A customer manager from a service company recently asked me “How would you define Customer Experience and how would manage it?”. This question is twofold and remains a never-ending challenge for most companies. My answer can be visualized as follows, a rather holistic view based on a model which has been around for quite some time now (Servqual by Zeithaml, Parasuraman & Berry, 1988):
Put simply: in each marketplace, the experienced service quality should be at least at par with the expected service quality. In other words, meeting customer expectations is the very starting point to satisfied customers. Right? This is easily put but still remains quite challenging for most companies. “Who is your customer?”, “What does he or she expect?” These aren’t new or surprising questions. As a previous market researcher, I witnessed how much money companies put in trying to identify customer needs and expectations. Consider all your Usage & Attitude surveys, focus groups, client panels, observations, satisfaction surveys, customer analytics, etc. Nonetheless, I think we all agree it remains challenging to really “understand” customers, even in our data-driven economy, and that’s just the start of it …
This misunderstanding of customer needs and expectations by management is referred to as ‘the knowlegde’ gap in the Servqual model. I cannot estimate the size of this first gap but I think it’s fair to say management still struggles with identifying customer value and true satisfaction drivers.
The second part of our initial question regards “managing the Customer Experience”. In order to manage the customer experience, you need to clearly define WHAT the customer experience should be. This is where strategy, service design, customer journey mapping, concept testing and storytelling enter the game. Which service will you promise and offer to your customers. What is your value proposition taking into account customer needs and company purpose? And how does this defined customer experience translate into clear service specifications?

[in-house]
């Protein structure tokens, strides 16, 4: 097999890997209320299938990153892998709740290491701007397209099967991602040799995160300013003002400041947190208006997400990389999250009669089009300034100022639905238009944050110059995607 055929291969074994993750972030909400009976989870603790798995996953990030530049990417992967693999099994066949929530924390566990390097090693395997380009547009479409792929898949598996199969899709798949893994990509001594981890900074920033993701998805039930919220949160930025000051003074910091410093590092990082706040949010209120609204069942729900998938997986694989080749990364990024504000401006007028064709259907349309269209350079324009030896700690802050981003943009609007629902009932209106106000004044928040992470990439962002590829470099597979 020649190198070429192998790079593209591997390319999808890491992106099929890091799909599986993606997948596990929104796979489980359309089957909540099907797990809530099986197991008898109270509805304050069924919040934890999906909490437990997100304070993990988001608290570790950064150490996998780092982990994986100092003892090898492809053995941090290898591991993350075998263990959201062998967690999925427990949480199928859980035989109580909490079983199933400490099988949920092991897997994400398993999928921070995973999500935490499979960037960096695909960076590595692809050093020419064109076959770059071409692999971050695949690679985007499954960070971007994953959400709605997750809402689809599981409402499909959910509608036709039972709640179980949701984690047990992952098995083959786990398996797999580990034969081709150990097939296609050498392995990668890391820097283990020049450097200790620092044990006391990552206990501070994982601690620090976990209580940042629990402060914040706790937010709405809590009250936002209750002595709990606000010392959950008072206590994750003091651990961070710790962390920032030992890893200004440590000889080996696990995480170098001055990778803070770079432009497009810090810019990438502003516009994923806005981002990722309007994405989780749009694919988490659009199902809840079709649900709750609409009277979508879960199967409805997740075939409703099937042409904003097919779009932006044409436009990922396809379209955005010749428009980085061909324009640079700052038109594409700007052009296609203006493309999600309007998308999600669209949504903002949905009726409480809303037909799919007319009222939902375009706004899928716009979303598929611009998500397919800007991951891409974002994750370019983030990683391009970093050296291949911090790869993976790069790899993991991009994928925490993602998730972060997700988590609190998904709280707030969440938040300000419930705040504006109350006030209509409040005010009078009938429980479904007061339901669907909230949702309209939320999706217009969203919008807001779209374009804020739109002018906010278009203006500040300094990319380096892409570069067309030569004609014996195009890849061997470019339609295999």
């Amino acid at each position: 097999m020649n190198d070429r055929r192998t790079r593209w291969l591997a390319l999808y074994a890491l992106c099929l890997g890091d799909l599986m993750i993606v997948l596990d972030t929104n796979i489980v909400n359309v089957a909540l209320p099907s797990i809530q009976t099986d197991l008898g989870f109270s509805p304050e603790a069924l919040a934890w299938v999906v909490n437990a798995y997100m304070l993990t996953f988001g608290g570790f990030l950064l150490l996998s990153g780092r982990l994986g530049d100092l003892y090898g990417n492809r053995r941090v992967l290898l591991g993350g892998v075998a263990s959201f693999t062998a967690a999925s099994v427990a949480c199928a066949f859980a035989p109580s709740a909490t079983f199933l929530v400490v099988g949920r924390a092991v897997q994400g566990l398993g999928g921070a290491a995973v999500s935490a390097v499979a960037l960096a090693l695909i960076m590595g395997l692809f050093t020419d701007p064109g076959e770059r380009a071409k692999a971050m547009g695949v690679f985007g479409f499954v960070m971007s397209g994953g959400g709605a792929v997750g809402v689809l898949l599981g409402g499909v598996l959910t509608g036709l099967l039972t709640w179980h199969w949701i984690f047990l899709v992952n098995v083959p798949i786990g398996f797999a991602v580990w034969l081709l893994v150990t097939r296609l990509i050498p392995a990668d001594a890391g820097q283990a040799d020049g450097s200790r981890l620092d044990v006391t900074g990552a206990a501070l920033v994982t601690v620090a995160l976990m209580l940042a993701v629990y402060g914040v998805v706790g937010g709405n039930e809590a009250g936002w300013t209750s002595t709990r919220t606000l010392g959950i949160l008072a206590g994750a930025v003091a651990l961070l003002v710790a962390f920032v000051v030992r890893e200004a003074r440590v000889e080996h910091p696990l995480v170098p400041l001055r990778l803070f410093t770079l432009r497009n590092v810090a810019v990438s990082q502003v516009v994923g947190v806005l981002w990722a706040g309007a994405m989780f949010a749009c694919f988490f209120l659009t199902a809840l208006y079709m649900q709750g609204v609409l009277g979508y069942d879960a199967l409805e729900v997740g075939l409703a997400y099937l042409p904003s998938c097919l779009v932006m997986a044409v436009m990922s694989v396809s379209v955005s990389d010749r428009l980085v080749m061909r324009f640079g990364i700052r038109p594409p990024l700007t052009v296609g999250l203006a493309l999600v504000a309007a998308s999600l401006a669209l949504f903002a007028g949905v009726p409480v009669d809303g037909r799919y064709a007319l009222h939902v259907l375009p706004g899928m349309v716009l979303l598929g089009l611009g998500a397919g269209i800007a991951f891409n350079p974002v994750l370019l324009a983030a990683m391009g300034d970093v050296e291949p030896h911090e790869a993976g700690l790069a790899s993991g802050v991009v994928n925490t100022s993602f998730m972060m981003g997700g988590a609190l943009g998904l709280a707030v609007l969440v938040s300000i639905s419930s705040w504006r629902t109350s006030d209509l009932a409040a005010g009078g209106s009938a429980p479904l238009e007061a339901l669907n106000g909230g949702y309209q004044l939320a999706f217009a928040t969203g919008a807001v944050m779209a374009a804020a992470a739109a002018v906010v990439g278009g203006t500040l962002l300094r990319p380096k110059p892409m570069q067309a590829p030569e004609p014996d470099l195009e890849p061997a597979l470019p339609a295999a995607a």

Mistakes in the translation of customer needs into a solid customer offering with the right service specifications is referred to as the ‘specifications gap’. Here again I can’t specify the relative size of this gap but I still see to many customer processes and offerings which aren’t in line with available customer insights. How do you align your business processes to your latest customer insights?
A last challenge in your quest towards happy customers is actually delivering the defined customer experience. Are all processes, systems and employees fully aligned and ready to deliver the defined customer service? Implementing the customer experience involves customer oriented processes which are user friendly and consistent. It requires the right culture combining operational excellence and customer centricity. Mistakes in customer service delivery are part of the implementation gap.
Looking at all the above, it’s fair to say that a Customer Experience Manager who strives to really manage the customer experience has a hell of a job. The difficulty lays in silo-busting to align business operations from front to back and in getting HR on board to work on customer obsessed employees.
Ask yourself, does your Customer Experience Manager (CXM) has the mandate and power to fully manage the customer experience?
I guess not…
So who is?
…maybe your CXM should be your CEO, or vice versa?